Monday 30 April 2012

Three Things I'm Doing On Thursday May 3rd

1. Voting For This Guy

2. Coaching Young Poets For This (amazing) Project

Scroobius Pip
3. Going to The Macbeth in Hoxton to see...
The Kings Will

Tuesday 24 April 2012

Chill Pill @ Soho Theatre Featuring Salena Godden & Adam Kammerling (plus band)

Book Tickets Online -
Jamaican and British poet 'Salena 'Saliva' Godden' joins us on the Chill Pill rug at Soho Theatre on May 7th. She has a new pamphlet of poems published by Nasty Little Press and has regularly made appearances on BBC Radio and at Literature Festivals across the world. She's the producer and host of Book Club Boutique which is a Literary and music night worth checking out. Expect stories and poems written after sex in bed with a bottle of Rum and lots of cigarettes.

"There is no escape from cake"

Adam Kammerling is the 2012 National Hammer & Tongue Champion. He made his debt appearance at Chill Pill last year. This year he's back with his band to prove poets are the rock stars of the 21st Century. His poems are full of quirky observational narratives from working as a baker in New York to living between Brighton and London. Expect charm, wit and humour which always hints at a darker side.

Other acts on the night - Poet and story teller Mrst Morrison heading up from Birmingham as well as London based J.J Bola, recently back from his travels in Burkina Faso and of course the Chill Pill poets - Mista Gee, Deanna Rodger, Simon Mole and Raymond Antrobus.

Doors - 7.30pm - 9.30pm
(£5) Tickets BOX OFFICE  
020 7478 0100 

Monday 23 April 2012

NaPoWriMo Day 23 Poem 18 Dog

Laura calls me a dog, she says 
I make her feel like a bone 
I'm trying to bury. 

Laura, I'm still a child, and
running away is my way of finding myself.

sorry for being so good at putting you down.

your voice was in my walls 
and they wouldn't close their mouths.

Our conversations were ghost trains,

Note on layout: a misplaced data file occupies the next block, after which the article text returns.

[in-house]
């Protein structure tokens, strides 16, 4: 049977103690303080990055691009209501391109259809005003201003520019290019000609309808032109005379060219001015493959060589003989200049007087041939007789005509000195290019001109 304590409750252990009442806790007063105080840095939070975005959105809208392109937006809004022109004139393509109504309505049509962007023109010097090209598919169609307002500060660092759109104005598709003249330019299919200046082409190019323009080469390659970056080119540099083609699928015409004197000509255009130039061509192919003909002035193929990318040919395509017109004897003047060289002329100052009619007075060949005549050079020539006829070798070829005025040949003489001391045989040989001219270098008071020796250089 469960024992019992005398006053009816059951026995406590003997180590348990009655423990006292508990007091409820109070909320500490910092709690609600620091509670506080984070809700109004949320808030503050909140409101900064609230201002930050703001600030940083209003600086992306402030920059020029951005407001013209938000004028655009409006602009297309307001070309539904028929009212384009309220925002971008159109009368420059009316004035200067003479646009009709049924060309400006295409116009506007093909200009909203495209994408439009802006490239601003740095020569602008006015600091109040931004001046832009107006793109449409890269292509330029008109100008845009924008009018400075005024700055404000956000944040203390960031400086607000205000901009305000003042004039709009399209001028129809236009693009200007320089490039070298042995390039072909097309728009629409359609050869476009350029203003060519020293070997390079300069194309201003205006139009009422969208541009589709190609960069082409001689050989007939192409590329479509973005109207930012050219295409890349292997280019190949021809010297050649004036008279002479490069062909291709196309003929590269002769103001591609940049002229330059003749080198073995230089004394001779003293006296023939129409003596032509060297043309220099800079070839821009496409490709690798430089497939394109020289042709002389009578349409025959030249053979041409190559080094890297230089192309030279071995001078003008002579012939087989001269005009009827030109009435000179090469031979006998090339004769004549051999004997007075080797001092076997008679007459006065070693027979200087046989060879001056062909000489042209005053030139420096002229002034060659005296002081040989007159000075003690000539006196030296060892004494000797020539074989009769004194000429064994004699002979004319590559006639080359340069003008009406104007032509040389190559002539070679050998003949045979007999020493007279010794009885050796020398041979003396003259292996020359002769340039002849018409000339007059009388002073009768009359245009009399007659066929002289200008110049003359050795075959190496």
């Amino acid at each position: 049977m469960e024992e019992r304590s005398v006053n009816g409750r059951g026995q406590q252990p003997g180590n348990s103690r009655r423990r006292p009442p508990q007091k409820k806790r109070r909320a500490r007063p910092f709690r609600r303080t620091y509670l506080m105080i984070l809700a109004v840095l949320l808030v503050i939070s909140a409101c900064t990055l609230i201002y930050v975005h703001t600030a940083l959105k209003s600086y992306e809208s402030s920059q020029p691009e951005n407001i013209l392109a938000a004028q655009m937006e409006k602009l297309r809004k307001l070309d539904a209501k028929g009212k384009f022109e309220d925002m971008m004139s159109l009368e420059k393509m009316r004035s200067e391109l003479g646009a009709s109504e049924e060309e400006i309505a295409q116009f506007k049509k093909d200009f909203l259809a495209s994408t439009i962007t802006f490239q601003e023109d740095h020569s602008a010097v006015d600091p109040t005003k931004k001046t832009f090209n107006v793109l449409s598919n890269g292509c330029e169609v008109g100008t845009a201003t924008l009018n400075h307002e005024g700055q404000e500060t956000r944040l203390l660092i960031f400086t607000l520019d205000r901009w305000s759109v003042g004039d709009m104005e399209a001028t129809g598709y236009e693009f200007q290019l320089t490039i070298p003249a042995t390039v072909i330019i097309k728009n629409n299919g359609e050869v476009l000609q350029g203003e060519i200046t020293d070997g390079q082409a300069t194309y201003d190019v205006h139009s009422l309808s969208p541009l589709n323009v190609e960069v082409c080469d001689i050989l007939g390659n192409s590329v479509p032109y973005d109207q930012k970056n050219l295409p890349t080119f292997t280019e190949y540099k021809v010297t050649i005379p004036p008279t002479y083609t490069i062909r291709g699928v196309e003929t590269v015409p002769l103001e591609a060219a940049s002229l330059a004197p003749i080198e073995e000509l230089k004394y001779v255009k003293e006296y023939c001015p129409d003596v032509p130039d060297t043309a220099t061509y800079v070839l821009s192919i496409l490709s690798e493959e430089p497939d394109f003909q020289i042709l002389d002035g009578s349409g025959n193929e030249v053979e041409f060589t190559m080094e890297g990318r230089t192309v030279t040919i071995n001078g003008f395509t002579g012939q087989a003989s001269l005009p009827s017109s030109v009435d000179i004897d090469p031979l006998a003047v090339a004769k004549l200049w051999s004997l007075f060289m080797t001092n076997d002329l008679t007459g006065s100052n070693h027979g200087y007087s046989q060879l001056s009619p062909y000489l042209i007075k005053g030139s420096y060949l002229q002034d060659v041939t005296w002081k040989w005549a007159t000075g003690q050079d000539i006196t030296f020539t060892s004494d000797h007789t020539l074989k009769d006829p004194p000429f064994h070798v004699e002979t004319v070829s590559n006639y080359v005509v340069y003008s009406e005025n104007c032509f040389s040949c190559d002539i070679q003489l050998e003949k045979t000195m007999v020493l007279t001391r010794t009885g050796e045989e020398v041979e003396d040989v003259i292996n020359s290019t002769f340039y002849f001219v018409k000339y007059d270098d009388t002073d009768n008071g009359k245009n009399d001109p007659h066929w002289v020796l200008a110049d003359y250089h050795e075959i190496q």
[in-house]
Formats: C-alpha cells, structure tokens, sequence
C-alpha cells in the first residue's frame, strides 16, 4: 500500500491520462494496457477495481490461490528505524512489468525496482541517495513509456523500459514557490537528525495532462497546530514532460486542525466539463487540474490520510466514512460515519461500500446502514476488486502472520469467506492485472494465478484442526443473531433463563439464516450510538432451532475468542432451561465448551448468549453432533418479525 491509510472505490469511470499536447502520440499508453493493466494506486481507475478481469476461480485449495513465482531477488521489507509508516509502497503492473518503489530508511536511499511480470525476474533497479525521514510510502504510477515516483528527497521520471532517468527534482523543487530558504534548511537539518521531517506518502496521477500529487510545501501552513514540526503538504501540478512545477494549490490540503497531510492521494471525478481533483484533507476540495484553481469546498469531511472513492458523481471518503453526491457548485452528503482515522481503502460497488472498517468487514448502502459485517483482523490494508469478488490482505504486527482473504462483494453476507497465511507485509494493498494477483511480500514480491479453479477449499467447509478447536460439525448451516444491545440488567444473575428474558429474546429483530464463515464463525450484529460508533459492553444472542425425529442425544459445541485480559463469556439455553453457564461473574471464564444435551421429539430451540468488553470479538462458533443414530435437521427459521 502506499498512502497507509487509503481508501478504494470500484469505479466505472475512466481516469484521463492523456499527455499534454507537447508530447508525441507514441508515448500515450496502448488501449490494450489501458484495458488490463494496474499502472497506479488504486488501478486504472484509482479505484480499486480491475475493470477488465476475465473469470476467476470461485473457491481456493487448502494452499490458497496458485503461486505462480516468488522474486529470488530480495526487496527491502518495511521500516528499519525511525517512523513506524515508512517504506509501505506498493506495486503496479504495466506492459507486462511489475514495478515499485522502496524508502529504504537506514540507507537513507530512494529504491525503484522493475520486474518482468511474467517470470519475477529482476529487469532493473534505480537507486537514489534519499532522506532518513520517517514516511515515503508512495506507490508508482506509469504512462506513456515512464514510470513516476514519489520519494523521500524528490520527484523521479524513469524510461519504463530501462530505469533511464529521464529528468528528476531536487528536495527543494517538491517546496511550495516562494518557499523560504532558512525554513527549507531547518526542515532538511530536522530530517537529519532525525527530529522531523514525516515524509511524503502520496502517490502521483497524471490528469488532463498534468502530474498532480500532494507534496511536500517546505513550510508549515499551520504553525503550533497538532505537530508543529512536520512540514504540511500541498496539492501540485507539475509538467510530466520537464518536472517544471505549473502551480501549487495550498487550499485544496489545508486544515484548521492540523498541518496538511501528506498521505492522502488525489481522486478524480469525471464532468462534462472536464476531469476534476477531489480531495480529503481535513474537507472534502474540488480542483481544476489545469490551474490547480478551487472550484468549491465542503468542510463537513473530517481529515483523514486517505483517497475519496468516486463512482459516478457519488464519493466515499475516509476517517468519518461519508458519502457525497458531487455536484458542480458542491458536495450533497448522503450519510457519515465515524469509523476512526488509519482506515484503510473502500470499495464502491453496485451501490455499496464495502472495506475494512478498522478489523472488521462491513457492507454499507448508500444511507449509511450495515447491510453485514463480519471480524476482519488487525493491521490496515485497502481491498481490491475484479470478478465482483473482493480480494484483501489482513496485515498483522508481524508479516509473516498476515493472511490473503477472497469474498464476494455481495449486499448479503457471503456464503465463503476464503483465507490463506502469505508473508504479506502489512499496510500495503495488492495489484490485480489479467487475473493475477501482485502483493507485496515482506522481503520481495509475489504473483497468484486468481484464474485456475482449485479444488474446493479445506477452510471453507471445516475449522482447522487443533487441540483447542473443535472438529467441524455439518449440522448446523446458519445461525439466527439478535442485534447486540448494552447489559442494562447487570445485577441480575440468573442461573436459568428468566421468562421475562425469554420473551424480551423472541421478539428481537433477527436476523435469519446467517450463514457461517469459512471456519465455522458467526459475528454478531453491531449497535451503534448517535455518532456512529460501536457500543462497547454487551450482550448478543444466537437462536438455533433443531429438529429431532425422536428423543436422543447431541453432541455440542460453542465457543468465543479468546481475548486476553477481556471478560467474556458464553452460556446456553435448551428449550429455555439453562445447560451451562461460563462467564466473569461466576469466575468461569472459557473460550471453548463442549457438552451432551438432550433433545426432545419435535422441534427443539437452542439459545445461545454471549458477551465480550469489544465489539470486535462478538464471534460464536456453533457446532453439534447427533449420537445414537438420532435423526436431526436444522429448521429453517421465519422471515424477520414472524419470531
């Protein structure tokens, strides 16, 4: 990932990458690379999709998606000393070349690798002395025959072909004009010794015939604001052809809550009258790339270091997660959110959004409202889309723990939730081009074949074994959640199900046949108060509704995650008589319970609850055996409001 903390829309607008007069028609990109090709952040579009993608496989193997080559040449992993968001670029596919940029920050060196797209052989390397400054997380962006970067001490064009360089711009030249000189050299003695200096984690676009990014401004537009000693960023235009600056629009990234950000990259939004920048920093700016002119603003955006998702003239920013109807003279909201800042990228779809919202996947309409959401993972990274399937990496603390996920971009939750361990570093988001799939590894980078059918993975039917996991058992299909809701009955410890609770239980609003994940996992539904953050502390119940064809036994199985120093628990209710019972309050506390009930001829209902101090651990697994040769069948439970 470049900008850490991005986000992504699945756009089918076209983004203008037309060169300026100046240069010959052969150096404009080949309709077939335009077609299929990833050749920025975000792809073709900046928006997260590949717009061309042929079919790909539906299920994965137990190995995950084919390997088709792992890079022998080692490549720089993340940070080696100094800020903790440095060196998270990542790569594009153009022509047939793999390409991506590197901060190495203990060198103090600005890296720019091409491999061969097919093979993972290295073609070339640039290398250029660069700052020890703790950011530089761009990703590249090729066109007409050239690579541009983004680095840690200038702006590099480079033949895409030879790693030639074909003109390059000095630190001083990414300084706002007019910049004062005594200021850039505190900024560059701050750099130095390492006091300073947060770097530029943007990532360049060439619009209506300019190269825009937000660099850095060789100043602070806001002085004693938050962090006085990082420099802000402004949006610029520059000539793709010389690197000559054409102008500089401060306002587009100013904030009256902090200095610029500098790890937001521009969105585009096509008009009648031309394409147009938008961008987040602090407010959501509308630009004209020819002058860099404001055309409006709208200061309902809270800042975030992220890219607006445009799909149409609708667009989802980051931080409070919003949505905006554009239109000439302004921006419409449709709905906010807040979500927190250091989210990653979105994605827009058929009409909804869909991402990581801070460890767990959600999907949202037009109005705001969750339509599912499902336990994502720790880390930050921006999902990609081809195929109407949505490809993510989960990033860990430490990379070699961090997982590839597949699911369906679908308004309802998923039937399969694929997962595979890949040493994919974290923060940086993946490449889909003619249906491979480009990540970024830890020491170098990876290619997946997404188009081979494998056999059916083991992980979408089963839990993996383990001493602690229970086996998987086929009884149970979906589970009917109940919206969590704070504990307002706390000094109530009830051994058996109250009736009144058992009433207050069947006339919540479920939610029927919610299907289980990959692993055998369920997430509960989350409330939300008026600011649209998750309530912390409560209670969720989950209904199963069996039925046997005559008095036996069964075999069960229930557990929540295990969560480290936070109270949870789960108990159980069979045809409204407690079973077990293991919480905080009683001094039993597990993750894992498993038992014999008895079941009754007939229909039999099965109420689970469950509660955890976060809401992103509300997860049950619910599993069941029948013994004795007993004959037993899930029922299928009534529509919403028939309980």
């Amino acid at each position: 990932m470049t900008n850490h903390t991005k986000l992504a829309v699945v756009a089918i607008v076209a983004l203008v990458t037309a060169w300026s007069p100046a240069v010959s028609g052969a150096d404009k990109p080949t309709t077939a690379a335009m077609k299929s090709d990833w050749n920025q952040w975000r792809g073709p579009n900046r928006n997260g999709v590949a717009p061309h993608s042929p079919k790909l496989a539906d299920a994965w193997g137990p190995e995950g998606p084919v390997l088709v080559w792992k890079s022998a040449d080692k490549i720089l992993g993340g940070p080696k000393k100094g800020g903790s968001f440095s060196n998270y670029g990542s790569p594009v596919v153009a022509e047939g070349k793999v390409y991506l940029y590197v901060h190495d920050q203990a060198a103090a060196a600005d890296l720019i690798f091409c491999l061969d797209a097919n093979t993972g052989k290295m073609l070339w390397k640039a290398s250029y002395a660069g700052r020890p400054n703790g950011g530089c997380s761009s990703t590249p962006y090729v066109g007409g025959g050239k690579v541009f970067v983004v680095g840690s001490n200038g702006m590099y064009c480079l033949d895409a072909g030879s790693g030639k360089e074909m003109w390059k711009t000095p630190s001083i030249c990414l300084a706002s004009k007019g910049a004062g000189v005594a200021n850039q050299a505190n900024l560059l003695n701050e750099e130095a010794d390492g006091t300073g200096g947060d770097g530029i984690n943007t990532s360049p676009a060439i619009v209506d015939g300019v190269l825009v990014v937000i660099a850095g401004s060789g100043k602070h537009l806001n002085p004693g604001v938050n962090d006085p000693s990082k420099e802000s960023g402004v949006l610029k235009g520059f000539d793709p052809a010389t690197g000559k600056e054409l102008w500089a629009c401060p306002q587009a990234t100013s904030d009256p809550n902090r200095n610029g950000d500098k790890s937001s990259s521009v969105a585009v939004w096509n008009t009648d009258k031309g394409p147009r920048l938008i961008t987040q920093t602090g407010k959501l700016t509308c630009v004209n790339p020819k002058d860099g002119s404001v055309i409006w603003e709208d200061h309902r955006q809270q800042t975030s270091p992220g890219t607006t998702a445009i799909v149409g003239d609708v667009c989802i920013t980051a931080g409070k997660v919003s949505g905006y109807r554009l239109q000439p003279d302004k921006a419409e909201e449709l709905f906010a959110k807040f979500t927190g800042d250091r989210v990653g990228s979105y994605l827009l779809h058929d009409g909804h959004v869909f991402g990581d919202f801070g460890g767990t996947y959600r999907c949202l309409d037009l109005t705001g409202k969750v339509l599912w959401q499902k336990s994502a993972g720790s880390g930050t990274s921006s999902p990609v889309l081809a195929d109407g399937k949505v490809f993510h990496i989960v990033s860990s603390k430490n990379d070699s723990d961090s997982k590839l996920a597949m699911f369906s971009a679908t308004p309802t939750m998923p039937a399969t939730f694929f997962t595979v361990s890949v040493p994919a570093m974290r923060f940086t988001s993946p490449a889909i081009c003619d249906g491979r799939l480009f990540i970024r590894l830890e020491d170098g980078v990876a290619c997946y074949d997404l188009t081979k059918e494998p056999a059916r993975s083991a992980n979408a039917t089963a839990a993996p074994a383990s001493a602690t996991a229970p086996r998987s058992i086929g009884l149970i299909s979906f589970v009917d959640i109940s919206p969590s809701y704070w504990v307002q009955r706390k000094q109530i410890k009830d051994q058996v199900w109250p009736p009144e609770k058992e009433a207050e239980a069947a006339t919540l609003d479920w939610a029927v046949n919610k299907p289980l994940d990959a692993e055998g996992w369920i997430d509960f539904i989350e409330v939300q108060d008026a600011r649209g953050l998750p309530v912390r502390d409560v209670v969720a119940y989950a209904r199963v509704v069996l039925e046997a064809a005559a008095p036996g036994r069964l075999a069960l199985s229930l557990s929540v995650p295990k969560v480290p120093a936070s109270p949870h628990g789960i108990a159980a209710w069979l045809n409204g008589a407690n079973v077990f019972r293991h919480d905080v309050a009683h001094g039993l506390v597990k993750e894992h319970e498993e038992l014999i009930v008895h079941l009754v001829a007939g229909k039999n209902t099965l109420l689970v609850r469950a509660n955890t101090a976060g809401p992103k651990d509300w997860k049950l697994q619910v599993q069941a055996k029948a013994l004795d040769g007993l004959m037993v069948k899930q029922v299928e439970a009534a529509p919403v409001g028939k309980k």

I never knew where we were going with them
but I knew something was going to leap out.

At least we weren't moving too fast.

My intentions weren't disguises
I knew I didn't know what they were.

Laura I am a dog.

Throw your stick
but don't expect me back.

Saturday 21 April 2012

NaPoWriMo Day 21 Poem 15 Dear...

Dear Procrastination
                                     You’ve kept me in one spot for so long I can’t tell where or if I’m going.

Dear Home
                     Stop changing your address.

Dear Father’s footsteps
                                         Why would I follow you where he’s already been?

Dear Black Paint
                              Never darken my door again.

Dear Shoreditch
                             You’re trying too hard to have a good time.

Dear Weather
                         Do you have a complaints department?

Dear Sony Erickson
                                  I’m partly deaf, I need a better vibrator.

Dear Stolen Ideas

Dear Sexy Librarian
                                  Can I check you out?

Dear Sadness

Dear Poetry
                      Make me famous and anonymous at the same time.

Dear Red Light

Chill Pill & One Taste Present New York Poet - Jon Sands (Video)

Thursday 19 April 2012

Disabled Children & Abortion (After Working In Nursing Homes & With The Severely Disabled)

I just watched Louie Theroux's new documentary on children with Autism and it bought back memories of the children and the parents I met while working in a Nursing Home in Cape Town, South Africa and a Holiday Camp in America, Ohio. I tried to write about this a few times but it's difficult.

People who live with these conditions are shielded away from public view, they're the freaks that show up in horror films like Deliverance and Texas Chainsaw Massacre. The day I walked into a ward where 18 children with cerebral palsy moaned loudly, waved their arms around, screamed, cried and salivated on themselves I couldn't help but think of zombies. This is why it's difficult to write this...

The only preparation I was given before walking into that ward was "not to feel sorry for the children, pity will not benefit them, make friends and be fun". After I spoon fed porridge to a few children in wheelchairs, after I wheeled them to their bed sides, after I walked through a ward with babies born with cerebral palsy, after I saw a little girl screaming and pounding her head into the floor, after I tried to make friends with a child who wanted to hold my hand just because I told him I was 25, after I sat in a room with two children, one of them watching a Football game on the TV and the other looking out the window and both of them competing to see what was more exciting - the window (that looked out onto swings in the middle of a green grass field) or the football game... after all that I walked outside to the car park and cried uncontrollably, the kind of cry where you squeal and dribble and look really pathetic. I then wiped my tears looked at my hands, looked down at my feet and then looked at my face in the reflection of a window before walking back to the ward.

"They're ok" I'd say to myself "they don't know any better" then I began to wonder what it is these children see, in what colour, in what intensity, they must have a very different internal life to those of us that are functioning "normally".